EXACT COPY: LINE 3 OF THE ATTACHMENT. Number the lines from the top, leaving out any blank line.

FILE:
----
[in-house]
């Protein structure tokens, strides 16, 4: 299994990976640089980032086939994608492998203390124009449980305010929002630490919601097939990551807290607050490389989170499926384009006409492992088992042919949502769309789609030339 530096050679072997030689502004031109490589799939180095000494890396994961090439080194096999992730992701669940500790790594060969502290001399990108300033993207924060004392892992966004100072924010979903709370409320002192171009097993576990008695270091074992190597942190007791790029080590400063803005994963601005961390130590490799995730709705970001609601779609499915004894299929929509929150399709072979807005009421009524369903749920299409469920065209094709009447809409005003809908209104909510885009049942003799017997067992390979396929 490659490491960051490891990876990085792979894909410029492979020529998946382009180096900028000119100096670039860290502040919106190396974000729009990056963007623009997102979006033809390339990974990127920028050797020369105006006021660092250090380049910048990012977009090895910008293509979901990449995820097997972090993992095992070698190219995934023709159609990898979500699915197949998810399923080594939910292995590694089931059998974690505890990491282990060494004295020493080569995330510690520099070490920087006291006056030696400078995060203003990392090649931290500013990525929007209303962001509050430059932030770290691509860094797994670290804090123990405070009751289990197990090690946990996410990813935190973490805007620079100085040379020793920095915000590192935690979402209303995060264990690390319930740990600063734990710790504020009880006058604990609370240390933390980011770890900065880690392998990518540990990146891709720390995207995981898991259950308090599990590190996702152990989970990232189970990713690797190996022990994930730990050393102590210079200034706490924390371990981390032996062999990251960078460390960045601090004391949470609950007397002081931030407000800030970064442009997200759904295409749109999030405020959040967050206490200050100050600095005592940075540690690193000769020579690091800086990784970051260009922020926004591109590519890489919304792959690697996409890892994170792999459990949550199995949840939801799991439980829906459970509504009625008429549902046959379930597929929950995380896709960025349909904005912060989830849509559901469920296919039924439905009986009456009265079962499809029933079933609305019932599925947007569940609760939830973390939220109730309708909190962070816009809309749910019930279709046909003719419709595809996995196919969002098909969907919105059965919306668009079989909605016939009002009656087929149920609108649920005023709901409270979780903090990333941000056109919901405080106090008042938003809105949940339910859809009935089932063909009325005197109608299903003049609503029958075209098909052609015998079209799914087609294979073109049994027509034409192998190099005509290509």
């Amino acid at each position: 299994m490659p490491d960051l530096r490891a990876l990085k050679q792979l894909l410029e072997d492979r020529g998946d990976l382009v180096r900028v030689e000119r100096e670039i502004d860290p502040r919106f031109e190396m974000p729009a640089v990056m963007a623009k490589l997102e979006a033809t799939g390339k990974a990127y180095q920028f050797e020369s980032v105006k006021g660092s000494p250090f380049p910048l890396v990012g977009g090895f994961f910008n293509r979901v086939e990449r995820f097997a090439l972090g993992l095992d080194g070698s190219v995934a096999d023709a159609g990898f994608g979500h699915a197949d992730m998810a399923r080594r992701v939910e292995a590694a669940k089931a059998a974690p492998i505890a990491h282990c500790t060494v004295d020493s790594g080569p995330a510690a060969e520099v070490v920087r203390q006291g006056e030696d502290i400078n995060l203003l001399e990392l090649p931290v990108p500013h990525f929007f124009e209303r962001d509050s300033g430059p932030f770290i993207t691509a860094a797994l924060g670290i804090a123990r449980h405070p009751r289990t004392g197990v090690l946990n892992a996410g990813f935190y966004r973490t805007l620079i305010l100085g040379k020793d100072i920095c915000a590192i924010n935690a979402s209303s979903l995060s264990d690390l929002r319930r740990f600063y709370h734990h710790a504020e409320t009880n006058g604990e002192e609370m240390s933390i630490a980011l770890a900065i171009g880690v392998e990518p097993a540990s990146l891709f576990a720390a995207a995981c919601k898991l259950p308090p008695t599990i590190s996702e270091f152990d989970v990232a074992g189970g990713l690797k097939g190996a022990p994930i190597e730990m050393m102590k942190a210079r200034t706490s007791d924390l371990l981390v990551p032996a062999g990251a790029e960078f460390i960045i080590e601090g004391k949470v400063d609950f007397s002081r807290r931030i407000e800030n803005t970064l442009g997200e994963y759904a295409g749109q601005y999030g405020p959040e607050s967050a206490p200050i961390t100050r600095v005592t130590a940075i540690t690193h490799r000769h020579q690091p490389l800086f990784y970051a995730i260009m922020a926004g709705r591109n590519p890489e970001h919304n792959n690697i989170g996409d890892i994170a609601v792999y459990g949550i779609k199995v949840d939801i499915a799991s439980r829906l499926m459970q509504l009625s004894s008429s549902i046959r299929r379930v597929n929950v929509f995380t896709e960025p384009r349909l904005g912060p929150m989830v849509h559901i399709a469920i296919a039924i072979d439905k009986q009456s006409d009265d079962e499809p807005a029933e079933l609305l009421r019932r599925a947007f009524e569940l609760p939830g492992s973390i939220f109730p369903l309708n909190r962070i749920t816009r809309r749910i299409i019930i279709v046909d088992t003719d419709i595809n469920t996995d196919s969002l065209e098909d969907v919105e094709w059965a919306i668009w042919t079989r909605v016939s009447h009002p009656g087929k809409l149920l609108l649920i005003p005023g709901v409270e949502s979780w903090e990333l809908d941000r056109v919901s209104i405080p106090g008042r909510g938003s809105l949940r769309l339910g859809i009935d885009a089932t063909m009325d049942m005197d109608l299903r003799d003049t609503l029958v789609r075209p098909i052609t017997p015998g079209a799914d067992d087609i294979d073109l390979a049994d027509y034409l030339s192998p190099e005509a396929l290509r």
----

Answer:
């Amino acid at each position: 299994m490659p490491d960051l530096r490891a990876l990085k050679q792979l894909l410029e072997d492979r020529g998946d990976l382009v180096r900028v030689e000119r100096e670039i502004d860290p502040r919106f031109e190396m974000p729009a640089v990056m963007a623009k490589l997102e979006a033809t799939g390339k990974a990127y180095q920028f050797e020369s980032v105006k006021g660092s000494p250090f380049p910048l890396v990012g977009g090895f994961f910008n293509r979901v086939e990449r995820f097997a090439l972090g993992l095992d080194g070698s190219v995934a096999d023709a159609g990898f994608g979500h699915a197949d992730m998810a399923r080594r992701v939910e292995a590694a669940k089931a059998a974690p492998i505890a990491h282990c500790t060494v004295d020493s790594g080569p995330a510690a060969e520099v070490v920087r203390q006291g006056e030696d502290i400078n995060l203003l001399e990392l090649p931290v990108p500013h990525f929007f124009e209303r962001d509050s300033g430059p932030f770290i993207t691509a860094a797994l924060g670290i804090a123990r449980h405070p009751r289990t004392g197990v090690l946990n892992a996410g990813f935190y966004r973490t805007l620079i305010l100085g040379k020793d100072i920095c915000a590192i924010n935690a979402s209303s979903l995060s264990d690390l929002r319930r740990f600063y709370h734990h710790a504020e409320t009880n006058g604990e002192e609370m240390s933390i630490a980011l770890a900065i171009g880690v392998e990518p097993a540990s990146l891709f576990a720390a995207a995981c919601k898991l259950p308090p008695t599990i590190s996702e270091f152990d989970v990232a074992g189970g990713l690797k097939g190996a022990p994930i190597e730990m050393m102590k942190a210079r200034t706490s007791d924390l371990l981390v990551p032996a062999g990251a790029e960078f460390i960045i080590e601090g004391k949470v400063d609950f007397s002081r807290r931030i407000e800030n803005t970064l442009g997200e994963y759904a295409g749109q601005y999030g405020p959040e607050s967050a206490p200050i961390t100050r600095v005592t130590a940075i540690t690193h490799r000769h020579q690091p490389l800086f990784y970051a995730i260009m922020a926004g709705r591109n590519p890489e970001h919304n792959n690697i989170g996409d890892i994170a609601v792999y459990g949550i779609k199995v949840d939801i499915a799991s439980r829906l499926m459970q509504l009625s004894s008429s549902i046959r299929r379930v597929n929950v929509f995380t896709e960025p384009r349909l904005g912060p929150m989830v849509h559901i399709a469920i296919a039924i072979d439905k009986q009456s006409d009265d079962e499809p807005a029933e079933l609305l009421r019932r599925a947007f009524e569940l609760p939830g492992s973390i939220f109730p369903l309708n909190r962070i749920t816009r809309r749910i299409i019930i279709v046909d088992t003719d419709i595809n469920t996995d196919s969002l065209e098909d969907v919105e094709w059965a919306i668009w042919t079989r909605v016939s009447h009002p009656g087929k809409l149920l609108l649920i005003p005023g709901v409270e949502s979780w903090e990333l809908d941000r056109v919901s209104i405080p106090g008042r909510g938003s809105l949940r769309l339910g859809i009935d885009a089932t063909m009325d049942m005197d109608l299903r003799d003049t609503l029958v789609r075209p098909i052609t017997p015998g079209a799914d067992d087609i294979d073109l390979a049994d027509y034409l030339s192998p190099e005509a396929l290509r």